Thursday, March 30, 2006

Geoffrey Chaucer

I love the blogosphere. There are so many interesting, imaginative, talented people out there.

And now, Geoffrey Chaucer Hath a Blog. Yes, it's in Middle English (of sorts!) but it is well worth it - an absolute hoot!

Fyghten togeder we dide, this valet and ich, in Rethel-toune whanne the Frensshe layde waste to yt to letten the Prince Noir from crossinge, and in the melee we were scatterede from the hoste, and we two dide runne like eye makeupe on a televangelistes wyf.

Monday, March 27, 2006

Mariner's tales

I spent a couple of hours yesterday dallying at the website Mariners and Ships in Australian Waters. This site includes transcripts of crew and passenger lists of ships arriving in Sydney in the latter half of the 19th century. With more than 700 ships a year arriving - from all over the world, including other Australian colonies - it was a busy, bustling port.

The historian in me loves these old records - and so does the novelist! The historian wants to pull the records into a database, so they can be sorted, analysed in an effective way. How often did individual ships make the journey to Sydney? Were crews relatively stable, the same men with the same masters?

The writer in me is constantly inspired - in this case, especially by the glimpses of women. Mrs James, wife of the Oliver Cromwell's captain, Donald James, made two voyages from the UK to Sydney on her husband's ship. James captained the ship for a number of years - are these two journeys that Mrs James made indicative of the early years of a marriage? Did she accompany her husband until she was pregnant with their first child, and afterwards stay at home, only seeing him in the short spaces between long voyages?

A captain's wife is one thing; but I'm also fascinated by mentions of women in the crew lists. They're not common, but they're not as rare as one might expect. Take, for example, Emma Lindsay. She was a crew member of the Salsette, which voyaged from Suez to Sydney three times in 1860. She was 33 years old, and listed as a stewardess - the only female crew member. The Salsette was a steamship of 965 tons, with a large crew - about 60 named crew on each trip, plus 100 or more merely listed as 'Asian'. In 1860, the Salsette docked at Sydney in January, July and October - and Emma is listed as crew each time. Passenger numbers ranged from 16 in January, to 31 in July, to '106 Asians' in October. In Aug 1861, the steamer arrived again, this time from Point de Galle, rather than Suez, and this time Emma is not listed; but there is a new stewardess, J.A. Corbett, aged 23.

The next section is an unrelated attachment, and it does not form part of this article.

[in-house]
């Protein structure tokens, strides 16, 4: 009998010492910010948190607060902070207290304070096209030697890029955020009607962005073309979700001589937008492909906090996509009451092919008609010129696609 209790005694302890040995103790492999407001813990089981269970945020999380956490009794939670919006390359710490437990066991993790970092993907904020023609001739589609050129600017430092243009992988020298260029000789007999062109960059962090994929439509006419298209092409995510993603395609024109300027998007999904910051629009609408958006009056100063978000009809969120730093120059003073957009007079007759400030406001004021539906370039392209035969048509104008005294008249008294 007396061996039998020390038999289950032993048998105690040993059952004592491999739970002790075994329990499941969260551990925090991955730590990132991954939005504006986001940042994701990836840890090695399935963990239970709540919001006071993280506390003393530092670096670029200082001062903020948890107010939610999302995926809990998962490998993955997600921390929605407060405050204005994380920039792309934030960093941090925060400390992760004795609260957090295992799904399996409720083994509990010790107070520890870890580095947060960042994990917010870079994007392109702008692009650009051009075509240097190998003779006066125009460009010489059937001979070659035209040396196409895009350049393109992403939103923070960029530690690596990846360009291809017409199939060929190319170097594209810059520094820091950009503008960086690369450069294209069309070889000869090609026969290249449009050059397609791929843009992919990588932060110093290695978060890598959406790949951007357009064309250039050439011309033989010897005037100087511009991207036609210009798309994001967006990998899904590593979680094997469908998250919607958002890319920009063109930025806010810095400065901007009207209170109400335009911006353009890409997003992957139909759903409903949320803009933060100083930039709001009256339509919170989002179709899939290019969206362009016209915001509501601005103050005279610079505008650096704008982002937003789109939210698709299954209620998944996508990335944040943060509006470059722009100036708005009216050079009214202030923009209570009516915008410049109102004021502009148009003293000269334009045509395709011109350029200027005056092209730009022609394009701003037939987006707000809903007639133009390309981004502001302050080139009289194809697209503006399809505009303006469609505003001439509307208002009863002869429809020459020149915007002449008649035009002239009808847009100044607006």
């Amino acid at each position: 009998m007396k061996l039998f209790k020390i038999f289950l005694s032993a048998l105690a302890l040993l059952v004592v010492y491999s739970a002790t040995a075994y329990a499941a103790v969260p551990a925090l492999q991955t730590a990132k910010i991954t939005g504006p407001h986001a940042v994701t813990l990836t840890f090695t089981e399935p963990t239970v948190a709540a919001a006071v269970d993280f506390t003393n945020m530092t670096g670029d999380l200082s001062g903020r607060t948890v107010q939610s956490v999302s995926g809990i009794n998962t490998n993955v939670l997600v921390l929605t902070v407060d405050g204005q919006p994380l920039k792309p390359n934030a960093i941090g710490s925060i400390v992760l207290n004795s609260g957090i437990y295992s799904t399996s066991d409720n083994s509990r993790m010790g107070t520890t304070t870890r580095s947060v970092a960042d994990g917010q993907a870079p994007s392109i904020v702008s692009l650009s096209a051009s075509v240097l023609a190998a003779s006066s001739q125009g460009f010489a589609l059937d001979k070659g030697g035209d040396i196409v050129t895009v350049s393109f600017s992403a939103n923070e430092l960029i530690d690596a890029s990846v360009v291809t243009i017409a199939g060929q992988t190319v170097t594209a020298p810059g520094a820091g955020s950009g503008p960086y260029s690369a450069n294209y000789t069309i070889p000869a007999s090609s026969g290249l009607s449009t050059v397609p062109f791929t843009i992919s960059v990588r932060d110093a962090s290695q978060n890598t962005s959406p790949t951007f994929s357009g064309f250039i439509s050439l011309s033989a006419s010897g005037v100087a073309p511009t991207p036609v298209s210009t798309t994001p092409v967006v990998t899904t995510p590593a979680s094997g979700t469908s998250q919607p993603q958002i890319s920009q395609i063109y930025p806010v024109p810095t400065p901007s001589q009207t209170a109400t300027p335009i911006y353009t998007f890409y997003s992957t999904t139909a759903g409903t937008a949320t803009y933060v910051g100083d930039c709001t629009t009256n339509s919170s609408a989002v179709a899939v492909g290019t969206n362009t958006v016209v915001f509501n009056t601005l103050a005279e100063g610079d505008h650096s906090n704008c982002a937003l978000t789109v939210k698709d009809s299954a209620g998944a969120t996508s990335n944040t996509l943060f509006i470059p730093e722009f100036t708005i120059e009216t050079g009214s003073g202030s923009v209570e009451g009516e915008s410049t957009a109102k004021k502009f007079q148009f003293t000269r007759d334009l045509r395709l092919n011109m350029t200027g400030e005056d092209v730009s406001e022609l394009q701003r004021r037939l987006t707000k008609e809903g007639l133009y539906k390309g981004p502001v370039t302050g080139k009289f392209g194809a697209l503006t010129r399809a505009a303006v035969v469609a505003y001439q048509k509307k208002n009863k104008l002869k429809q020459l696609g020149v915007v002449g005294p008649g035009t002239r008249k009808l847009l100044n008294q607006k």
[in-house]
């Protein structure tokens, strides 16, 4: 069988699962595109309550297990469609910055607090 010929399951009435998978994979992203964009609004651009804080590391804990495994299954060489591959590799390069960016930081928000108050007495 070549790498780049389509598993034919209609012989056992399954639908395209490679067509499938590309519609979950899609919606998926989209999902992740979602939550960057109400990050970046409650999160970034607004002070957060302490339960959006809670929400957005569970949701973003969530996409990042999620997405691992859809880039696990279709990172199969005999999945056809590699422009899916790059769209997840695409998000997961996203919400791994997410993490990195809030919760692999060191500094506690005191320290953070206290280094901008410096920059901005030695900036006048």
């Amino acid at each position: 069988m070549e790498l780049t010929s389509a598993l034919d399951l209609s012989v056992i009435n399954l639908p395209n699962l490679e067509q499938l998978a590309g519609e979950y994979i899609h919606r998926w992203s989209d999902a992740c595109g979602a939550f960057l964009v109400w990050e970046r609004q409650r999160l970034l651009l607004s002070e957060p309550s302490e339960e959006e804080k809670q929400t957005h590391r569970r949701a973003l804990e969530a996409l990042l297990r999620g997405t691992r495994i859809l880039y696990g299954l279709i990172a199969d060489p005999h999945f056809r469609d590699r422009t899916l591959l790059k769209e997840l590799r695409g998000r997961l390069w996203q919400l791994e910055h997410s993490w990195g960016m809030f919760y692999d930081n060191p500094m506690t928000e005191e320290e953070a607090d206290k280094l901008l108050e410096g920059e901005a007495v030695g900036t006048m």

What must it have been like, being the only woman in such a masculine environment? How did a youngish woman become a stewardess, and why? I did wonder if it was a euphemism for 'Captain's mistress', but given the way it's listed, in amongst the other crew, I doubt it. I also doubt the position translated to 'ship's whore'; if this was acceptable practice, then I'd expect more than one woman on the occasional ship.

Steam ships were a more luxurious way for passengers to travel, and presumably having a stewardess to assist the female passengers would have made the journey more tolerable for the ladies. In that circumstance, I'd guess that there would need to be at least some degree of propriety around the position in order for it to be acceptable.

I confess I'm fascinated by Emma and others; and yes, I can see a story line or 3! However, I can also see the need for more research - as always!

Update: I spent an hour in the uni library at lunchtime, reading microfilmed old newspapers, and I noticed on several adverts for ships travelling to London from Melbourne that 'a stewardess is on board for attendance on ladies'.

Tuesday, March 21, 2006

The Four things meme

Yes, yes, it's been deathly quiet in here. Work and general life have been way too busy, and the brain cell fused way back a week or two ago.

This meme's been going around, so I figured I'd be lazy and use it as a blog entry.

Four jobs you have had in your life:
1. Pay clerk in a hospital
2. Youth refuge coordinator
3. YMCA manager
4. Organisational development manager

Four movies you would watch over and over:
1. Little Women (the Wynona Rider version, directed by Gillian Armstrong)
2. Shadowlands
Hmm, can't think of any others.

Four places you have lived:
1. near the Dandenongs, east of Melbourne
2. Canberra
3. Glebe, inner Sydney